In Monaghan v. Standard Motor Co., 96 Mont. 165, 29 P. [1] 2d 378, we held in effect that where the ownership of the car is established and it is shown that the driver was in the employ of the owner, the rebuttable presumption arises that the agent was acting within the scope of his employment while driving it. (See, also, State ex rel. Vesper-Buick Automobile Co. v. Daues, 323 Mo. 388, 19 S.W.2d 700, 67 A.L.R. 157; 5 Wigmore on Evidence, 2nd Ed., sec. 2510A, p. 502; 4 Berry on Automobiles, 7th Ed., p. 839; 10 Blashfield's Cyclopedia of Automobile Law and Practice, Perm. Ed., sec. 6637.) We further [2, 3] held in the Monaghan Case, following prior cases on the subject, that the denial by interested witnesses controverting the presumption is insufficient to overcome it as a matter of law. Here the only proof in the case to overcome the presumption is the testimony of Mr. Geil to the effect that Flohr had no authority to drive outside the city of Anaconda to demonstrate the cars, and of Mills, defendant Geil's nephew, who was employed as Geil's general manager, who testified that Flohr could demonstrate cars outside of Anaconda by only for a short ride not exceeding one-half hour. Geil was an interested witness within the meaning of the Monaghan Case* and his denial that Flohr was acting within the scope of his employment at the time of the accident does not overcome the presumption as a matter of law, but left the question one of fact for the jury to determine. Whether Mills be regarded as an interested witness or not, his testimony does not overcome the presumption as a matter of law.

The denial by even a disinterested witness is insufficient to overcome the presumption as a matter of law if the testimony is controverted and impeached, or if not free from inherent improbabilities, or is not so clear and convincing that but one conclusion could be drawn from it. ( Claxton v. Page, 190 Okla. 422, 124 P.2d 977; Bradley v. Savidge, Inc., (Wash.), 123 P.2d 780; Frank v. Wright, 140 Tenn. 535, 205 S.W. 434.)

Under the rule of these cases, we must hold that this case should be submitted to the jury even if Mills be regarded a disinterested witness, because his testimony was disputed and the witness was impeached so as to make the question one for the jury's determination. Mills in substance testified that Flohr's authority was limited in that he had no authority to take cars from the lot in Anaconda for more than one-half hour in demonstrating them; that the car in question was taken from the used-car lot on September 17th and remained away until the accident in the afternoon of the 19th. In substance he testified that when he discovered that Flohr had taken the car from the used-car lot and did not return it, he reported the matter to the chief of police in Anaconda and to the sheriff's office for the purpose of causing Flohr's arrest. All of the police officers and the sheriff's force, who were on duty at the time this was supposed to have been reported to them, testified that their records did not show that any such report had been made to them, and none of them recollected that any such report had been made. Under the circumstances, the testimony of Mills was impeached to the extent that the question should have gone to the jury as to whether the presumption that Flohr was acting within the scope of his employment at the time of the accident was overcome. True, the testimony of the police officers and the sheriff's force did not directly refute the testimony of Mills that Flohr had no authority to take the car from the used-car lot for more than thirty minutes. However, defendant Geil sought to bolster the testimony of Mills by having him testify that he thus reported the matter to the police and the sheriff's office, and since Mills was impeached on this point, the jury, if it believed that his testimony was false in one part, would have been warranted in distrusting him in other respects. (Sec. 10672, sub. 3, Rev. Codes.) Consequently the weight to be given to his testimony was a question for the jury.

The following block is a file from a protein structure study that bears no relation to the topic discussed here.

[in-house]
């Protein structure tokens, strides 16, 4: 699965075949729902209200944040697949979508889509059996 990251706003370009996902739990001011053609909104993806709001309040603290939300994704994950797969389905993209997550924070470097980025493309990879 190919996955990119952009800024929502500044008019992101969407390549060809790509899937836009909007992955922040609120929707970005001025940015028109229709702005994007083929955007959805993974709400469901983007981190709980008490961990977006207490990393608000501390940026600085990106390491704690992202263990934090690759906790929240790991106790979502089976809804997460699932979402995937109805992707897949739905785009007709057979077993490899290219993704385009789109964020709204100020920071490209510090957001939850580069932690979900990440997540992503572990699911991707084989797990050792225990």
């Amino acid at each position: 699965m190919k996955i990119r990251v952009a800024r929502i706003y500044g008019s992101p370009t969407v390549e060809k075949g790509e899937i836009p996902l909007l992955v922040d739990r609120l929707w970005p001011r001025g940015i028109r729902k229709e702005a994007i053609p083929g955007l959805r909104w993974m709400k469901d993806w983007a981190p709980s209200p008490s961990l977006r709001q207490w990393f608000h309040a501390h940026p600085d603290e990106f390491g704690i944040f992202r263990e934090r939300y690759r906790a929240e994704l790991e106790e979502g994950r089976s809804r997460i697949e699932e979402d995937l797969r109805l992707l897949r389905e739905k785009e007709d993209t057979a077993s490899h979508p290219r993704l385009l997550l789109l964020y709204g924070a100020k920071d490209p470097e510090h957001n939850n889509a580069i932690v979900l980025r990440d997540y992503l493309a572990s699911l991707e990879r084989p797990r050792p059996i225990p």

Other questions have been raised and particularly as to [4] whether certain declarations made by Flohr prior to and after the accident were admissible as tending to show that at the time of the accident he was demonstrating the car to prospective purchasers. Flohr was not called as a witness. It is not certain that this question will arise on another trial, since Flohr may be called to testify, in which case declarations made by him might not be offered in evidence. Furthermore, plaintiff may choose not to offer such declarations in view of the fact that he is entitled to go to the jury without them. In view of the circumstances that this question may not arise upon another trial, we deem it inadvisable to discuss the point at this time.

Another point was raised by plaintiff. The court struck out [5] certain testimony offered by plaintiff relative to the custom of used-car dealers in placing a price tag on the cars and displaying them to the gaze of the general public. It was shown that the car in question here had a price tag on the windshield at the time of the accident. What other dealers did along the same line was immaterial, and the court was right in striking the testimony.

The judgment is reversed and the cause remanded for a new trial as against defendant Geil.

MR. CHIEF JUSTICE JOHNSON and ASSOCIATE JUSTICES ERICKSON, ANDERSON and MORRIS concur.

Motion to recall Remittitur denied January 19, 1943.


Summaries of

Eliason v. Geil

Supreme Court of Montana
Dec 24, 1942
132 P.2d 158 (Mont. 1942)
Case details for

Eliason v. Geil

Case Details

Full title:ELIASON, APPELLANT, v. GEIL, RESPONDENT

Court:Supreme Court of Montana

Date published: Dec 24, 1942

Citations

132 P.2d 158 (Mont. 1942)
132 P.2d 158